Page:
How to Make Easy, No-Cook Cucumber Pickles

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Pickles are a summertime necessity, whether they're topping a burger or completing a perfect Chicago-style hotdog. But instead of tossing a jar into your shopping cart, try making them instead — you'll save money, and it can be done without even turning on your stove. With tips from pickling experts Marisa McClellan, author of Food in Jars and Preserving by the Pint, and Bob McClure, co-owner of the Brooklyn- and Detroit-based McClure's Pickles, here's everything you need to know to have cucumber pickles ready by tomorrow.

The equipment: Two pint-size jars and a third jar in which you'll shake up the brine — all must be thoroughly cleaned.

Choosing your cukes: When canning pickles, kirby cucumbers (also fittingly known as pickling cucumbers) are a must because they can withstand more heat without getting soggy — but with refrigerator pickles, you can be more flexible. McClellan says kirby, Persian, or seedless English cucumbers are ideal; waxy slicing cucumbers are OK, too, but only if you cut out the seeds to prevent them from watering down the brine. The ideal kirbys are uniformly dark green, firm, and 1–1.5 inches wide by 3–6 inches long, says McClure.

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The vinegar: The master recipe below calls for white distilled vinegar, but feel free to swap it out for cider or red wine vinegar instead. Rice vinegar can be used too: McClellan uses it in an Asian-inspired pickle with mint, cilantro, red chili, and honey, and she recommends using two parts rice vinegar to one part water because rice vinegar has less acidity, about 4.2%, than the 5% acidity found in other pickling vinegars. It's important to note that when canning pickles in a hot-water bath, the vinegar must be at least 5% acidity to avoid dangerous bacteria, but that's no worry here: "The safety issue is moot with refrigerator pickles because you're not making them shelf stable, so you can really do it to taste," McClellan says.

Pick your flavors: Don't be afraid to forgo the classic garlic and dill (though you can't go wrong there). McClure suggests adding curry, cardamom or lavender, flavoring the brine with sriracha for a kick, or replacing the white sugar with maple syrup for a smokier, sweet flavor. "A little bit goes a long way in a small environment," he warns, noting that ground and whole spices will have different potencies.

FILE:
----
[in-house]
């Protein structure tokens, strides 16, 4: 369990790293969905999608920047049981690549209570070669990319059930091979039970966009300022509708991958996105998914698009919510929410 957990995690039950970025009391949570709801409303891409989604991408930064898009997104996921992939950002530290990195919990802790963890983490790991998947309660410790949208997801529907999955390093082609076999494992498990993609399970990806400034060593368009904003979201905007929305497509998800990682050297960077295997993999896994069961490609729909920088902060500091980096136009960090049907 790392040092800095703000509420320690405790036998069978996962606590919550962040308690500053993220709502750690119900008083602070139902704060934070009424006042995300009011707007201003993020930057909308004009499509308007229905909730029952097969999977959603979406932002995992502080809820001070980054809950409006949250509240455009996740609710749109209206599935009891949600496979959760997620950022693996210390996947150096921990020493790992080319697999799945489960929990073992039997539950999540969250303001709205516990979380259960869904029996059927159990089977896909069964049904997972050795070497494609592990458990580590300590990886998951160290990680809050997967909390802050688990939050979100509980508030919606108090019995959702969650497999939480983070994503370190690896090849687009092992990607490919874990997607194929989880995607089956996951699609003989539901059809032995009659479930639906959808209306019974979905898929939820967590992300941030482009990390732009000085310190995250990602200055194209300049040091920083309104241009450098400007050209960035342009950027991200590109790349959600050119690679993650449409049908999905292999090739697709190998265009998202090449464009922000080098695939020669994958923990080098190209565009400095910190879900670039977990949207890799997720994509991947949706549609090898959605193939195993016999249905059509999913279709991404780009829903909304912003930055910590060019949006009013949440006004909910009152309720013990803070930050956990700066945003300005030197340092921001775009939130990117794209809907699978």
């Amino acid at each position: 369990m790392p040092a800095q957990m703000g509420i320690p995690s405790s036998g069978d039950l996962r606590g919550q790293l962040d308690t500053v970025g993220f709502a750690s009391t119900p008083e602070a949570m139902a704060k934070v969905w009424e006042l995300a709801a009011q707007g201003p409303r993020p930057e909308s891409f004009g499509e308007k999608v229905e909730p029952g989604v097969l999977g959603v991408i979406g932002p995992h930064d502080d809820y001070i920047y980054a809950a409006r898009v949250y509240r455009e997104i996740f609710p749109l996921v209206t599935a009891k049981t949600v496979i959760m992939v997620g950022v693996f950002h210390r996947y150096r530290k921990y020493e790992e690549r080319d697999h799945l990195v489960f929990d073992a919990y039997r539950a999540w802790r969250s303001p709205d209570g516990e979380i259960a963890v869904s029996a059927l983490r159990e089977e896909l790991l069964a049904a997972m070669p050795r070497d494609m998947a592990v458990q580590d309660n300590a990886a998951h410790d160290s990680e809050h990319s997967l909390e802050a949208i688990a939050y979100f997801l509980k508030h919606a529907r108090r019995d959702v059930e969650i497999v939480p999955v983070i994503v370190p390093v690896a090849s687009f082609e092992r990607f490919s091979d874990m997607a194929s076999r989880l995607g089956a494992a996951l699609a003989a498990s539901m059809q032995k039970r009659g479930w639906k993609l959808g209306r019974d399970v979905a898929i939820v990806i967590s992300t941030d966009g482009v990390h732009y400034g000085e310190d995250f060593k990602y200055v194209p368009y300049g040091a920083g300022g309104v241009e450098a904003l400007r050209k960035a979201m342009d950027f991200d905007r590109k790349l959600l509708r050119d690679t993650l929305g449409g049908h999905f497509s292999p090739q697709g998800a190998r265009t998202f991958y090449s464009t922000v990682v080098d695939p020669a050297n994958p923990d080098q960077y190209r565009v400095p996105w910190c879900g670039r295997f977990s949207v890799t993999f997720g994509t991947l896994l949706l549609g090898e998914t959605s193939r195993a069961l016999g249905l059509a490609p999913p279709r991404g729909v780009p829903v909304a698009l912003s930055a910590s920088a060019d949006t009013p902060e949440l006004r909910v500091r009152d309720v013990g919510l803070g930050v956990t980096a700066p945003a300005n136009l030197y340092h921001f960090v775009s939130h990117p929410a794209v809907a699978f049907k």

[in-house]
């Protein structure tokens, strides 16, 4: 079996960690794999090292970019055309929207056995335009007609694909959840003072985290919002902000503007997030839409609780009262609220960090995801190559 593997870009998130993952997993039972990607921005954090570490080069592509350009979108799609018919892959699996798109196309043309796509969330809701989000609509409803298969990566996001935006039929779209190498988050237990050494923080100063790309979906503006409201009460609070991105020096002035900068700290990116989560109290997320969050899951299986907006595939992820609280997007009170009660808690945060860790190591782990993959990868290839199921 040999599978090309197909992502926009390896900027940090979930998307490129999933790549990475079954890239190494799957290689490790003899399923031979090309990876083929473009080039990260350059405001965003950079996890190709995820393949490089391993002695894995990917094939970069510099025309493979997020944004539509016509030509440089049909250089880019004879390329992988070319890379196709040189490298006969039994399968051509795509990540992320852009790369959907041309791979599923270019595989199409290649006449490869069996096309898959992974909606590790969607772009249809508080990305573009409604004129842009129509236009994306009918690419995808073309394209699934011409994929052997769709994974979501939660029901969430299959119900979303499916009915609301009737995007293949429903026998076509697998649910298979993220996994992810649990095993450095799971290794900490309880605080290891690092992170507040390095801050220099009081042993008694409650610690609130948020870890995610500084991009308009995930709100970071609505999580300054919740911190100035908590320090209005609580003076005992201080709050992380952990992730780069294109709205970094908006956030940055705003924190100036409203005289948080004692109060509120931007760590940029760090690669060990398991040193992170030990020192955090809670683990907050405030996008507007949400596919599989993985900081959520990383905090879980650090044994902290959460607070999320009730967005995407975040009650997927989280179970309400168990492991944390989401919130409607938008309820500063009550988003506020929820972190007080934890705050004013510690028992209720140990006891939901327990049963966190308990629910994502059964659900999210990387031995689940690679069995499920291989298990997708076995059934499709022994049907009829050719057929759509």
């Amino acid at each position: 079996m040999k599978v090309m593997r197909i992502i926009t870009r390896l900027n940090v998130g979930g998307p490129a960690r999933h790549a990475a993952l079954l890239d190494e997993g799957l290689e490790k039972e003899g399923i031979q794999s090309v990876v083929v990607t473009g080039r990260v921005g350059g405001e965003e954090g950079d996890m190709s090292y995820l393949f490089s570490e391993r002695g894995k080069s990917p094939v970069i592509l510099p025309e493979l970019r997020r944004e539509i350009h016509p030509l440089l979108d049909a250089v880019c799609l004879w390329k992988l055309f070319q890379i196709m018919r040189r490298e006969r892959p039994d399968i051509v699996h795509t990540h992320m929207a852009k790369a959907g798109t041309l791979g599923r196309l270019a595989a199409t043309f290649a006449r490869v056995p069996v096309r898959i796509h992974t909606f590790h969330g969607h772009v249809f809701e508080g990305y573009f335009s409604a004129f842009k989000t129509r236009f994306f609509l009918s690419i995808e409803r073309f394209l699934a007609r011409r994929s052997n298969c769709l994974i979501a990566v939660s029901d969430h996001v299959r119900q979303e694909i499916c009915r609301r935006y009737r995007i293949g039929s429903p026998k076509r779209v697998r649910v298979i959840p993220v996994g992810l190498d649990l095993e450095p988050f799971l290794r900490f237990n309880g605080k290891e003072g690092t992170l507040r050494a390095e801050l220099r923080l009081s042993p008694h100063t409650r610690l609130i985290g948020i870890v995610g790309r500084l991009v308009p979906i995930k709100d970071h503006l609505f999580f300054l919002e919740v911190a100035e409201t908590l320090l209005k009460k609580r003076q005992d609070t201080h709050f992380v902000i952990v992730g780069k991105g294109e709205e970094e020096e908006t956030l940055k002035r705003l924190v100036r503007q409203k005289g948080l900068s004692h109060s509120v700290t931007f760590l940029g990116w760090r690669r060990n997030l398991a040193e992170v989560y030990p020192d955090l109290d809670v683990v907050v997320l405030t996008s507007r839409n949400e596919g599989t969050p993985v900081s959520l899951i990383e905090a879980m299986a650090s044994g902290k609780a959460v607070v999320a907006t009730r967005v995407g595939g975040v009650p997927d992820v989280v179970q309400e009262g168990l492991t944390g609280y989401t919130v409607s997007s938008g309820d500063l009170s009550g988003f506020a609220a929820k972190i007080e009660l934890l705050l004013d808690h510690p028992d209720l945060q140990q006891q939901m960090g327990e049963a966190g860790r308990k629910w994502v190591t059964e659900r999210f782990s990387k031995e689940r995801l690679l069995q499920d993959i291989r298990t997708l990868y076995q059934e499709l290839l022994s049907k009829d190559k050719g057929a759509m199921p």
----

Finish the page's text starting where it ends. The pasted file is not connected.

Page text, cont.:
Spice it up: If you like your pickles hot, there are many routes you can take, whether it's adding everyday red pepper flakes, Korean chili flakes, ancho chili powder or fresh peppers. If you go the fresh route, McClellan says to cut the peppers at least in half so the flavor can permeate the brine. McClure's go-to is a fresh cayenne pepper—"It's hot but it's not overwhelmingly hot and it has this great, rich story in the spice," he says—but if you can't find one, the Anaheim chili is a close match.

Beyond the burger: There are plenty of ways to use up your pickles besides burgers, dogs, and eating them straight out of the jar. McClellan chops them up in potato or pasta salad or uses them as a Bloody Mary stirrer; McClure says they're great in an omelet with tomato and dill, but adding them to a fresh-out-of-the-oven pizza is a game changer.

Classic 24-hour dill pickles

Makes two pints.


  • 3-4 kirby cucumbers
  • 2 cloves of garlic (or more, to taste), smashed
  • 8-10 sprigs fresh dill
  • Dried pepper flakes or sliced fresh peppers of your choosing (optional, to taste)
  • 1 tbsp coriander seeds
  • 1 tbsp sugar
  • 1 1/2 tbsp kosher salt
  • 2/3 cup white distilled vinegar
  • 1 cup water 


  1. Slice the cucumbers (in halves, spears, coins—the thicker the cut, the crunchier the pickle).
  2. Divide the garlic, dill, and cucumbers between two very clean pint jars. Pack everything in as tightly as you can.
  3. In a third (also very clean) jar, combine the vinegar, salt, sugar, and coriander seeds. Seal the jar and shake vigorously until the sugar and salt are completely dissolved. (Alternately, McClellan suggests popping the jar in the microwave for about 30 seconds to dissolve the sugar and salt.)
  4. Pour the brine over the cucumbers; gently tap the jars on the counter to remove air bubbles (you can also use a chopstick to release the air). Seal the jars and refrigerate for 24 hours. They'll keep in the fridge for a couple of weeks, though they probably won't last that long.

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Five-day bread and butter pickles


  • 3-4 kirby cucumbers, sliced into quarter-inch-thick coins
  • 1/4 sweet onion, thinly sliced
  • 1/4 red bell pepper, thinly sliced
  • 1 garlic clove, crushed
  • 1/2 cup sugar
  • 1/2 cup white distilled vinegar
  • 1 tbsp water
  • 2 tsp kosher salt
  • 2 tsp mustard seeds
  • 2 tsp coriander seeds
  • 1/4 tsp turmeric
  • 1/8 tsp celery salt



  1. Pack one clean quart-size jar or two clean pint jars with cucumbers, onions, bell pepper, and garlic.
  2. In a separate clean jar, combine all other ingredients and shake vigorously until sugar and salt are dissolved. (Pop the jar in the microwave for a few seconds if sugar sludge remains at the bottom.)
  3. Pour brine over the cucumbers. Note: It will not cover them all the way, but the cucumbers will shrink down and release water as they sit.
  4. Shake up the jar(s) and refrigerate. The pickles will taste good after one day, but let them sit for five to get the bread-and-butter flavor.

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